The students’ interest in dance was fueled by the visit to the college by several important dance troops, including the Duncan Dancers, which had been organized by the internationally renowned American dancer, Isadore Duncan; the Denishawn Players, featuring Ruth St. Denis and Ted Shawn; and the famous Russian ballerina Anna Pavlova.

Virginia Moomaw
The curriculum continued to grow under Coleman’s strong management and in 1945 Virginia Moomaw was brought to the college to develop an official dance program. Shortly after her hire, the interdisciplinary Graduate Creative Arts Program was approved, which established dance as an MFA degree program and in 1957, students had the opportunity to declare dance as their major. Moomaw was also very involved with dance outside of the school. She was active in the early years of the National Dance Association as well as the AAHPERD (American Association of Health, Physical Educations, Recreation, and Dance). Her reputation for excellence and her creative curriculum made the college’s dance program one of the best in the nation.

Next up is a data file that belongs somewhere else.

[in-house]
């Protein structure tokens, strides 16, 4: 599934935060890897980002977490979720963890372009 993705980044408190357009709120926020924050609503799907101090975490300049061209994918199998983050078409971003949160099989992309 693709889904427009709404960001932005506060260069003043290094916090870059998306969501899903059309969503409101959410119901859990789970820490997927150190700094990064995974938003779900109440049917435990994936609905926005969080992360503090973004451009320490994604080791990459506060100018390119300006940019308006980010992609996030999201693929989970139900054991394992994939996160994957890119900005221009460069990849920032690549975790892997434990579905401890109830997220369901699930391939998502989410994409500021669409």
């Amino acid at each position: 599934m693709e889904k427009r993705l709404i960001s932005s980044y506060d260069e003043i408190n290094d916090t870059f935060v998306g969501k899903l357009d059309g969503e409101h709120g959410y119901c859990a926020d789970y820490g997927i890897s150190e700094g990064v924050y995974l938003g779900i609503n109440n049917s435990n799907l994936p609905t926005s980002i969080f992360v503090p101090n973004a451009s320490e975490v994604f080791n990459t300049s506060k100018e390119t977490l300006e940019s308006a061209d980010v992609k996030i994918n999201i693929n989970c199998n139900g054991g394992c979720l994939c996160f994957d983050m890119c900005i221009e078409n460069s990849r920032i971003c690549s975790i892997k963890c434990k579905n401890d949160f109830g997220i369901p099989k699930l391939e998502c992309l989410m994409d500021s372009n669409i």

Student Dancer, 1990s
In the following decades, dance became a part of several administrative changes. In 1963, the program was included in the Physical Education Department with health education, physical education and recreation but by 1970, dance became part of the School of Heath, Physical Education, and Recreation, which was renamed the School of Health, Physical Education, Recreation, and Dance in 1980. When in 1991, the School of Health and Human Performance was formed, dance was included and remained as part of the department until 2010 when it joined the School of Music, Theatre, and Dance.  In 2016, the Department of Art merged with the School of Music, Theatre, and Dance to form the College of Visual and Performing Arts, the largest performing arts programs in the state and one of the largest programs in the region and in the country.*